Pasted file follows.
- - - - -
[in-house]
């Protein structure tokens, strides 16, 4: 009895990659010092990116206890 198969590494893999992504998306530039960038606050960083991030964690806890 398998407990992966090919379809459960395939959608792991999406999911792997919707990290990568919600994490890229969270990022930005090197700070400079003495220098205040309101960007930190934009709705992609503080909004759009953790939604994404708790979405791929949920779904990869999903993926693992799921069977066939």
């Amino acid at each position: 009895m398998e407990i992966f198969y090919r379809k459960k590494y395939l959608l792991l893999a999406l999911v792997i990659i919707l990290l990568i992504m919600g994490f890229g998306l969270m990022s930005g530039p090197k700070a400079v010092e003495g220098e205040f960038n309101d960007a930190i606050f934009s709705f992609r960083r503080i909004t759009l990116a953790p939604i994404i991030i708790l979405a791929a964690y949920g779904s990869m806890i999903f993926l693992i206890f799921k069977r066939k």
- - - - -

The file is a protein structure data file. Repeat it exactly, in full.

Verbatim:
[in-house]
């Protein structure tokens, strides 16, 4: 009895990659010092990116206890 198969590494893999992504998306530039960038606050960083991030964690806890 398998407990992966090919379809459960395939959608792991999406999911792997919707990290990568919600994490890229969270990022930005090197700070400079003495220098205040309101960007930190934009709705992609503080909004759009953790939604994404708790979405791929949920779904990869999903993926693992799921069977066939």
């Amino acid at each position: 009895m398998e407990i992966f198969y090919r379809k459960k590494y395939l959608l792991l893999a999406l999911v792997i990659i919707l990290l990568i992504m919600g994490f890229g998306l969270m990022s930005g530039p090197k700070a400079v010092e003495g220098e205040f960038n309101d960007a930190i606050f934009s709705f992609r960083r503080i909004t759009l990116a953790p939604i994404i991030i708790l979405a791929a964690y949920g779904s990869m806890i999903f993926l693992i206890f799921k069977r066939k």